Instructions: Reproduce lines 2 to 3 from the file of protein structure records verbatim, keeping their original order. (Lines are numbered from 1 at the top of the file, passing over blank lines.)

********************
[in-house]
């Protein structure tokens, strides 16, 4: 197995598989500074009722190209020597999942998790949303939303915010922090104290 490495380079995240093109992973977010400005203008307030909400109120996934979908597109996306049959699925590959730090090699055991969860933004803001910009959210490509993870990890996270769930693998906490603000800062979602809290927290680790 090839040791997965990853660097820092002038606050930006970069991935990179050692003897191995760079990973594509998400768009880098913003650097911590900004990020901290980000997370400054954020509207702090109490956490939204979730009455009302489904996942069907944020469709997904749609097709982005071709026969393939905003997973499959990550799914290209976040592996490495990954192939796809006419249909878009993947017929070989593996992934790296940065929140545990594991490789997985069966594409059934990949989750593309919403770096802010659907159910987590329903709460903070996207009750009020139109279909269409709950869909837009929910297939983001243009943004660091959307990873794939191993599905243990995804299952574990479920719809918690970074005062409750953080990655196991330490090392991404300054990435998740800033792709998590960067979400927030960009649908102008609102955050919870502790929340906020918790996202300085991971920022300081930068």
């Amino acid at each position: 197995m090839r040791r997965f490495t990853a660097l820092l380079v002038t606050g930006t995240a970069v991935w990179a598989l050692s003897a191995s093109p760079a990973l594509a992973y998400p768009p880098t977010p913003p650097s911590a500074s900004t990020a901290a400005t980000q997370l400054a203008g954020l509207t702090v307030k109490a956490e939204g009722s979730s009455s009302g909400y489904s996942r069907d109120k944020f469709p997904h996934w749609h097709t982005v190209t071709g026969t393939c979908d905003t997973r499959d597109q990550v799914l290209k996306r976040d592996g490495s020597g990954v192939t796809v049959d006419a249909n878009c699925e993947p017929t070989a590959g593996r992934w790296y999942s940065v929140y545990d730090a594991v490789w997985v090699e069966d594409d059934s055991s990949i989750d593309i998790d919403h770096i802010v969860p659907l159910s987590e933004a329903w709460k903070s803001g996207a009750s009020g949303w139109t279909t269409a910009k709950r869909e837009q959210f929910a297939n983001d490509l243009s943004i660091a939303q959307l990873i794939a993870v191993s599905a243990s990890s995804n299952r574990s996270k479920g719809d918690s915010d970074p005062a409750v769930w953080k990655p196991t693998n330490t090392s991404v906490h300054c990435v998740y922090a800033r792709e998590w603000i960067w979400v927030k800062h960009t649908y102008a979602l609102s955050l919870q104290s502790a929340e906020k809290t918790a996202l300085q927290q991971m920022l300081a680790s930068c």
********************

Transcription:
């Protein structure tokens, strides 16, 4: 197995598989500074009722190209020597999942998790949303939303915010922090104290 490495380079995240093109992973977010400005203008307030909400109120996934979908597109996306049959699925590959730090090699055991969860933004803001910009959210490509993870990890996270769930693998906490603000800062979602809290927290680790 090839040791997965990853660097820092002038606050930006970069991935990179050692003897191995760079990973594509998400768009880098913003650097911590900004990020901290980000997370400054954020509207702090109490956490939204979730009455009302489904996942069907944020469709997904749609097709982005071709026969393939905003997973499959990550799914290209976040592996490495990954192939796809006419249909878009993947017929070989593996992934790296940065929140545990594991490789997985069966594409059934990949989750593309919403770096802010659907159910987590329903709460903070996207009750009020139109279909269409709950869909837009929910297939983001243009943004660091959307990873794939191993599905243990995804299952574990479920719809918690970074005062409750953080990655196991330490090392991404300054990435998740800033792709998590960067979400927030960009649908102008609102955050919870502790929340906020918790996202300085991971920022300081930068």
């Amino acid at each position: 197995m090839r040791r997965f490495t990853a660097l820092l380079v002038t606050g930006t995240a970069v991935w990179a598989l050692s003897a191995s093109p760079a990973l594509a992973y998400p768009p880098t977010p913003p650097s911590a500074s900004t990020a901290a400005t980000q997370l400054a203008g954020l509207t702090v307030k109490a956490e939204g009722s979730s009455s009302g909400y489904s996942r069907d109120k944020f469709p997904h996934w749609h097709t982005v190209t071709g026969t393939c979908d905003t997973r499959d597109q990550v799914l290209k996306r976040d592996g490495s020597g990954v192939t796809v049959d006419a249909n878009c699925e993947p017929t070989a590959g593996r992934w790296y999942s940065v929140y545990d730090a594991v490789w997985v090699e069966d594409d059934s055991s990949i989750d593309i998790d919403h770096i802010v969860p659907l159910s987590e933004a329903w709460k903070s803001g996207a009750s009020g949303w139109t279909t269409a910009k709950r869909e837009q959210f929910a297939n983001d490509l243009s943004i660091a939303q959307l990873i794939a993870v191993s599905a243990s990890s995804n299952r574990s996270k479920g719809d918690s915010d970074p005062a409750v769930w953080k990655p196991t693998n330490t090392s991404v906490h300054c990435v998740y922090a800033r792709e998590w603000i960067w979400v927030k800062h960009t649908y102008a979602l609102s955050l919870q104290s502790a929340e906020k809290t918790a996202l300085q927290q991971m920022l300081a680790s930068c």